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Beer Kitchen

May 6, 2009

Beer Kitchen–Quail With Sea Dog Porter Marinade

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Written by: BeerMagDerek

Quail With Porter Marinade–What a bird bath should be!

From the pages of Beer Magazine Issue #4 May/June 2008. Limited Back Issues still available.

Most people might only think of quail when they think of wealthy people playing with guns. In fact, quail are delicious little birds that can make even the most amateur cook look like he just graduated from the finest culinary institute in the world. This month I’ve put together a delicious Porter Marinade that will turn ordinary quail into a gourmet meal, and fairly easily at that. It looks fancy, will impress others, and more importantly tastes great because it’s made with beer.

Prep Time: 20 minutes the day before serving
Cooking Time: 8 minutes
Difficulty: 2
Serves: 4
Suggested Beer With Dinner: We’re going to suggest a nice porter that’s not too heavy. Sea Dog’s version works!
4 Whole Quail
½ Cup Shallot (minced)
1 Tablespoon Ginger (minced)
2 Tablespoon Brown Sugar
1 Tablespoon Garlic (minced)
1 Tablespoon Black Pepper
2 Tablespoon Chinese Five Spice
½ Cup Rice Vinegar
1 Cup Soy Sauce
1 Cup Water
1 Cup Sea Dog Porter

The Method
1. Place thoroughly thawed quail in a large bowl.

2. Combine all other ingredients in a saucepan and bring to a boil; cool to room temperature.

3. Pour the marinade over the quail let marinate at least 12 hours.

4. Place on a frying pan coated with peanut oil that is “smoking hot.” Sear the quail until a light “char” begins to form, about 4 minutes a side (may require more time if the bird has bones; most Quail is offered de-boned).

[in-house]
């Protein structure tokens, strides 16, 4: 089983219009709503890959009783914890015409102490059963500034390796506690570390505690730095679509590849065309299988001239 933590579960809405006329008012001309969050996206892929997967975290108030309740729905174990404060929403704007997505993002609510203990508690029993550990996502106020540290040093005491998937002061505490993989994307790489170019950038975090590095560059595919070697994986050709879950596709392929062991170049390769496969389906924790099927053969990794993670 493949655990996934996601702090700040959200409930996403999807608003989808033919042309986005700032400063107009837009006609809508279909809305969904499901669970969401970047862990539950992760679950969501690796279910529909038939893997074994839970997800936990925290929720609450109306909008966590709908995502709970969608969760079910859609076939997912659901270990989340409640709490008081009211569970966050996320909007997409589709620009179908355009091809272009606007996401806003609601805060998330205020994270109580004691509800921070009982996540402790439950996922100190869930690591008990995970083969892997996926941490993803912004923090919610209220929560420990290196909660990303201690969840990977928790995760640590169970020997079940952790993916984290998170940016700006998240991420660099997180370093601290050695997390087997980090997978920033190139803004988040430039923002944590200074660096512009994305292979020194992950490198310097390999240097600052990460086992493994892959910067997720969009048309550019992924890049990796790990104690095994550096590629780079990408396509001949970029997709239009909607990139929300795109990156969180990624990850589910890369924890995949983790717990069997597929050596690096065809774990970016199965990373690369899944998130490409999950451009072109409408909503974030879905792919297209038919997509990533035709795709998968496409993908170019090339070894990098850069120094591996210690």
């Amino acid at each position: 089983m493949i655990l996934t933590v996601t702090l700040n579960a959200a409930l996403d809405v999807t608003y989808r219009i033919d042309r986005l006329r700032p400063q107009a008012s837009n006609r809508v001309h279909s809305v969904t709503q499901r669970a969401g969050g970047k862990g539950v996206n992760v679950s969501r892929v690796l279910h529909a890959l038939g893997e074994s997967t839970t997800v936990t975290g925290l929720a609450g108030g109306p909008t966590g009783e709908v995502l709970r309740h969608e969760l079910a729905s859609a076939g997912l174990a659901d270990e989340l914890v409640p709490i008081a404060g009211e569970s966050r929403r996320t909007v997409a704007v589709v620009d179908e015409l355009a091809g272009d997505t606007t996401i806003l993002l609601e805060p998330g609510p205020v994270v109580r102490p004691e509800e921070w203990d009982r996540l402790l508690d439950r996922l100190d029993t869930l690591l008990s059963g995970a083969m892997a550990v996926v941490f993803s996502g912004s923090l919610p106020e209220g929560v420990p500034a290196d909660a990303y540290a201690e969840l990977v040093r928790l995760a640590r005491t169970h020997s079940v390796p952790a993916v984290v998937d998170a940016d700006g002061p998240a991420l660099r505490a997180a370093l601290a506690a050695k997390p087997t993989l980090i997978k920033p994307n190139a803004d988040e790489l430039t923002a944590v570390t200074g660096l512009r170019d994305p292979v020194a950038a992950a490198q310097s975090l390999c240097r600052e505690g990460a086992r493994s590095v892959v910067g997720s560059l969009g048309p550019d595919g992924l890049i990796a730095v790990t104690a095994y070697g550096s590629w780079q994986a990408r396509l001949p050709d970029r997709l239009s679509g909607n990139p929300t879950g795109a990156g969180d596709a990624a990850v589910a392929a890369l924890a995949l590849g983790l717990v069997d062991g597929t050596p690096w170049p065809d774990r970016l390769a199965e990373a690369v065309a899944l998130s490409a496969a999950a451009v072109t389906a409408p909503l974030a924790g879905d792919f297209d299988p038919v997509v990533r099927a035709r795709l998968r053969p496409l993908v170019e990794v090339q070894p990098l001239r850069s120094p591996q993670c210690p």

5. Let stand in the pan for about 4 more minutes to finish cooking. You could also place the pan in a 350-degree oven for the final 4-5 minutes to finish the job after you flip it on the stove. Should you choose to finish the quail in the oven, make sure that your pans are oven safe.

6. Remove from the grill or oven and let rest for 5 minutes to let the juices settle.

7. Serve with any side dish you like, such as a bed of fresh greens with citrus.

Smoking Hot
Chef Brein cautions that most people won’t get the oil hot enough to be called “smoking hot.” This is a term that literally means you’ll see some smoke coming off the oil. Also be warned that the marinade will create a lot of smoke, so if you’re cooking indoors, have some ventilation ready. An outdoor grill is a perfect alternative; just be sure it is very hot.

Halving–Cutting the bird in half makes for a prettier dish! 3 easy steps. Cut. Cut. Cut.

You really can’t make this when you get home from work late, but for those days where you’re thinking about dinner early and you have a little free time, this simple marinade will get you points with your significant other or fellow beer drinker, especially when you tell them you made it…with beer.

About the Author

Publisher. Editor. Janitor.

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